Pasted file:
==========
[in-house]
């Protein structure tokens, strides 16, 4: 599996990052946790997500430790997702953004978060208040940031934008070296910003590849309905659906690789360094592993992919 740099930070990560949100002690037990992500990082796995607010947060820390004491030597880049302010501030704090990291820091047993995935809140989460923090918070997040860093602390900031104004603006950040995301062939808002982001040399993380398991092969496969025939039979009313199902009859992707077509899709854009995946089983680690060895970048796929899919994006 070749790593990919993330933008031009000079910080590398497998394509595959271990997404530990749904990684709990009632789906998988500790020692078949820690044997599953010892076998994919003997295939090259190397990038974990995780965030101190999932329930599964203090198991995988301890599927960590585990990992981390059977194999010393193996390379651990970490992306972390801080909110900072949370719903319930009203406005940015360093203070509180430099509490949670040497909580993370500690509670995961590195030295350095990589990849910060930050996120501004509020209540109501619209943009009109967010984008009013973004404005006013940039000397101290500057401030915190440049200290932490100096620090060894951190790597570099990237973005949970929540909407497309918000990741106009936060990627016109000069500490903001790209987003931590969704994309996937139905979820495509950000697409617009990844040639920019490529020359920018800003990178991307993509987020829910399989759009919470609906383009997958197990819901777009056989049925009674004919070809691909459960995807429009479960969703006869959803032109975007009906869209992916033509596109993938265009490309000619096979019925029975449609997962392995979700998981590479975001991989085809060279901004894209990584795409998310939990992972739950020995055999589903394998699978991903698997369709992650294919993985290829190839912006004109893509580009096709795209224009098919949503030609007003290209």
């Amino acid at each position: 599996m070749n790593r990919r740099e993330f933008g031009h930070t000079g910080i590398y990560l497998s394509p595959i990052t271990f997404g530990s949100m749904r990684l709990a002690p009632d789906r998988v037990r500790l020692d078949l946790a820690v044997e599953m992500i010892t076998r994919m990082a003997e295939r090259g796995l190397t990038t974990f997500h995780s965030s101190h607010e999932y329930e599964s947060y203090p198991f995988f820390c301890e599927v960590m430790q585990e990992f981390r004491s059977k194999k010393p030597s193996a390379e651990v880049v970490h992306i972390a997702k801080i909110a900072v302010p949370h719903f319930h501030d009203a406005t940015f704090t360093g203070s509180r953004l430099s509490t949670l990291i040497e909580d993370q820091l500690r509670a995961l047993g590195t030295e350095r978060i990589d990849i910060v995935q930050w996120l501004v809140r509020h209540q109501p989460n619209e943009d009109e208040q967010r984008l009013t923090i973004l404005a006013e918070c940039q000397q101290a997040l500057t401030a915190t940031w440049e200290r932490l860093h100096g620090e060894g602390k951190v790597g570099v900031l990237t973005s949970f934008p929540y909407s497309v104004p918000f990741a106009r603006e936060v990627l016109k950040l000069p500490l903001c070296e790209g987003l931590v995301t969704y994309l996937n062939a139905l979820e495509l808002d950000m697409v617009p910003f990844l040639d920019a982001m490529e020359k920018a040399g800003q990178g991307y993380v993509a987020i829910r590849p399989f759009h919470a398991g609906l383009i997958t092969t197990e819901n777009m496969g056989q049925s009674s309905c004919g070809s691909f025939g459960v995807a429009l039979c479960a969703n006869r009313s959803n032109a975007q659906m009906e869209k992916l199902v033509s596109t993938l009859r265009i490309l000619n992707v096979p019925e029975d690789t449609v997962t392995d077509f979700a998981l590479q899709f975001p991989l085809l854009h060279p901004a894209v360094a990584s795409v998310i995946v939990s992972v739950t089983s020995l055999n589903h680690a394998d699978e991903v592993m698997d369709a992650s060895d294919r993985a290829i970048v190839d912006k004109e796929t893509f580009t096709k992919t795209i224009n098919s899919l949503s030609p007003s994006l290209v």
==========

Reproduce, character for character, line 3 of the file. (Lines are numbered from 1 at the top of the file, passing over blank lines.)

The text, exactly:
């Amino acid at each position: 599996m070749n790593r990919r740099e993330f933008g031009h930070t000079g910080i590398y990560l497998s394509p595959i990052t271990f997404g530990s949100m749904r990684l709990a002690p009632d789906r998988v037990r500790l020692d078949l946790a820690v044997e599953m992500i010892t076998r994919m990082a003997e295939r090259g796995l190397t990038t974990f997500h995780s965030s101190h607010e999932y329930e599964s947060y203090p198991f995988f820390c301890e599927v960590m430790q585990e990992f981390r004491s059977k194999k010393p030597s193996a390379e651990v880049v970490h992306i972390a997702k801080i909110a900072v302010p949370h719903f319930h501030d009203a406005t940015f704090t360093g203070s509180r953004l430099s509490t949670l990291i040497e909580d993370q820091l500690r509670a995961l047993g590195t030295e350095r978060i990589d990849i910060v995935q930050w996120l501004v809140r509020h209540q109501p989460n619209e943009d009109e208040q967010r984008l009013t923090i973004l404005a006013e918070c940039q000397q101290a997040l500057t401030a915190t940031w440049e200290r932490l860093h100096g620090e060894g602390k951190v790597g570099v900031l990237t973005s949970f934008p929540y909407s497309v104004p918000f990741a106009r603006e936060v990627l016109k950040l000069p500490l903001c070296e790209g987003l931590v995301t969704y994309l996937n062939a139905l979820e495509l808002d950000m697409v617009p910003f990844l040639d920019a982001m490529e020359k920018a040399g800003q990178g991307y993380v993509a987020i829910r590849p399989f759009h919470a398991g609906l383009i997958t092969t197990e819901n777009m496969g056989q049925s009674s309905c004919g070809s691909f025939g459960v995807a429009l039979c479960a969703n006869r009313s959803n032109a975007q659906m009906e869209k992916l199902v033509s596109t993938l009859r265009i490309l000619n992707v096979p019925e029975d690789t449609v997962t392995d077509f979700a998981l590479q899709f975001p991989l085809l854009h060279p901004a894209v360094a990584s795409v998310i995946v939990s992972v739950t089983s020995l055999n589903h680690a394998d699978e991903v592993m698997d369709a992650s060895d294919r993985a290829i970048v190839d912006k004109e796929t893509f580009t096709k992919t795209i224009n098919s899919l949503s030609p007003s994006l290209v």